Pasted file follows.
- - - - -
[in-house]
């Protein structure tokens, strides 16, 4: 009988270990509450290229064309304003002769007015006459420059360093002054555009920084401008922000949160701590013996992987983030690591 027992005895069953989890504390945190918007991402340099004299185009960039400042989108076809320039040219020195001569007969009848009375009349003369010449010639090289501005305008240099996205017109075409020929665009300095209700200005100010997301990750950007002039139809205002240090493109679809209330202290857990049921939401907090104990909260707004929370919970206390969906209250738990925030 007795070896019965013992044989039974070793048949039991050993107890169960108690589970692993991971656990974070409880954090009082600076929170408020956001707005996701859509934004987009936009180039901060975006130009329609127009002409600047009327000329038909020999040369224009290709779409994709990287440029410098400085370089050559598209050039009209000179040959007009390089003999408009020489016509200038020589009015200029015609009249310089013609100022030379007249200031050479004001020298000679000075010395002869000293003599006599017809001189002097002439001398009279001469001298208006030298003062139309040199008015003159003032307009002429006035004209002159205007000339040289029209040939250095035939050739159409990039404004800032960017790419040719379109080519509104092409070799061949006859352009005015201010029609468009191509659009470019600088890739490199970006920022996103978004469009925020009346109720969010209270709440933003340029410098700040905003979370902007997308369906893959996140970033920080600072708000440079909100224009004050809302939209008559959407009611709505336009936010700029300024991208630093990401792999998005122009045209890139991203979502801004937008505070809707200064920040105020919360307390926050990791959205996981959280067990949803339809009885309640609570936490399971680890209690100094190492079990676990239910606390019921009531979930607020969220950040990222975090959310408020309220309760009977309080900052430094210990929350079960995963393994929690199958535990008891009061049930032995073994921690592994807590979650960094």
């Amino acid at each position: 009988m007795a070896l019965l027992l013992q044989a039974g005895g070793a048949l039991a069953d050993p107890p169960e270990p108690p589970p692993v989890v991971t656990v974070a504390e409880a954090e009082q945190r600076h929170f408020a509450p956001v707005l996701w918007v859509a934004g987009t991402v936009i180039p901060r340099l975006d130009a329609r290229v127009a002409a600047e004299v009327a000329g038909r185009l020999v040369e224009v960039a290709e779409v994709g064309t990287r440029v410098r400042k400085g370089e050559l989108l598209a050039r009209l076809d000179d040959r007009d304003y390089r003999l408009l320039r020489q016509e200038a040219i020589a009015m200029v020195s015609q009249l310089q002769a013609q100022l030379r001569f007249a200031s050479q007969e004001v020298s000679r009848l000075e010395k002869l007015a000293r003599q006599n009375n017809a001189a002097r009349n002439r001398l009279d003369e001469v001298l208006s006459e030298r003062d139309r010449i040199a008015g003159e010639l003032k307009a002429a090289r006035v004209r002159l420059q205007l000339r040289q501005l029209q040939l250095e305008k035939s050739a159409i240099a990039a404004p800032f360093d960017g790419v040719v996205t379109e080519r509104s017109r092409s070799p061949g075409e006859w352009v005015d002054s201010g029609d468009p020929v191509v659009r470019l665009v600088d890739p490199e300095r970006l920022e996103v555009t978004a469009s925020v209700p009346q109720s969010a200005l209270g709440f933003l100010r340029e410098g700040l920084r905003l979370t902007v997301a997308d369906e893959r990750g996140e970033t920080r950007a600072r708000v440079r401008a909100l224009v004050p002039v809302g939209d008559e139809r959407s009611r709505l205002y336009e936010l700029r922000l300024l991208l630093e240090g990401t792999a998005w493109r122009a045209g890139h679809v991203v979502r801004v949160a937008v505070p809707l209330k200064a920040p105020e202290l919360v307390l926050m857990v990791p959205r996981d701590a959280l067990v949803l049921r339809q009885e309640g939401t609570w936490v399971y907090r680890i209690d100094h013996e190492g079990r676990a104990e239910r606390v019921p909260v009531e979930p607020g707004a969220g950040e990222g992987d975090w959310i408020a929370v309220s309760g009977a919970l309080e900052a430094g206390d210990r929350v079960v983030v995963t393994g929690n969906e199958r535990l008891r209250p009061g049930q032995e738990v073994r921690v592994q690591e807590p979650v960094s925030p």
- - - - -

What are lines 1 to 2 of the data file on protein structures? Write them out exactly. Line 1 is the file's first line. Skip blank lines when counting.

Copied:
[in-house]
């Protein structure tokens, strides 16, 4: 009988270990509450290229064309304003002769007015006459420059360093002054555009920084401008922000949160701590013996992987983030690591 027992005895069953989890504390945190918007991402340099004299185009960039400042989108076809320039040219020195001569007969009848009375009349003369010449010639090289501005305008240099996205017109075409020929665009300095209700200005100010997301990750950007002039139809205002240090493109679809209330202290857990049921939401907090104990909260707004929370919970206390969906209250738990925030 007795070896019965013992044989039974070793048949039991050993107890169960108690589970692993991971656990974070409880954090009082600076929170408020956001707005996701859509934004987009936009180039901060975006130009329609127009002409600047009327000329038909020999040369224009290709779409994709990287440029410098400085370089050559598209050039009209000179040959007009390089003999408009020489016509200038020589009015200029015609009249310089013609100022030379007249200031050479004001020298000679000075010395002869000293003599006599017809001189002097002439001398009279001469001298208006030298003062139309040199008015003159003032307009002429006035004209002159205007000339040289029209040939250095035939050739159409990039404004800032960017790419040719379109080519509104092409070799061949006859352009005015201010029609468009191509659009470019600088890739490199970006920022996103978004469009925020009346109720969010209270709440933003340029410098700040905003979370902007997308369906893959996140970033920080600072708000440079909100224009004050809302939209008559959407009611709505336009936010700029300024991208630093990401792999998005122009045209890139991203979502801004937008505070809707200064920040105020919360307390926050990791959205996981959280067990949803339809009885309640609570936490399971680890209690100094190492079990676990239910606390019921009531979930607020969220950040990222975090959310408020309220309760009977309080900052430094210990929350079960995963393994929690199958535990008891009061049930032995073994921690592994807590979650960094």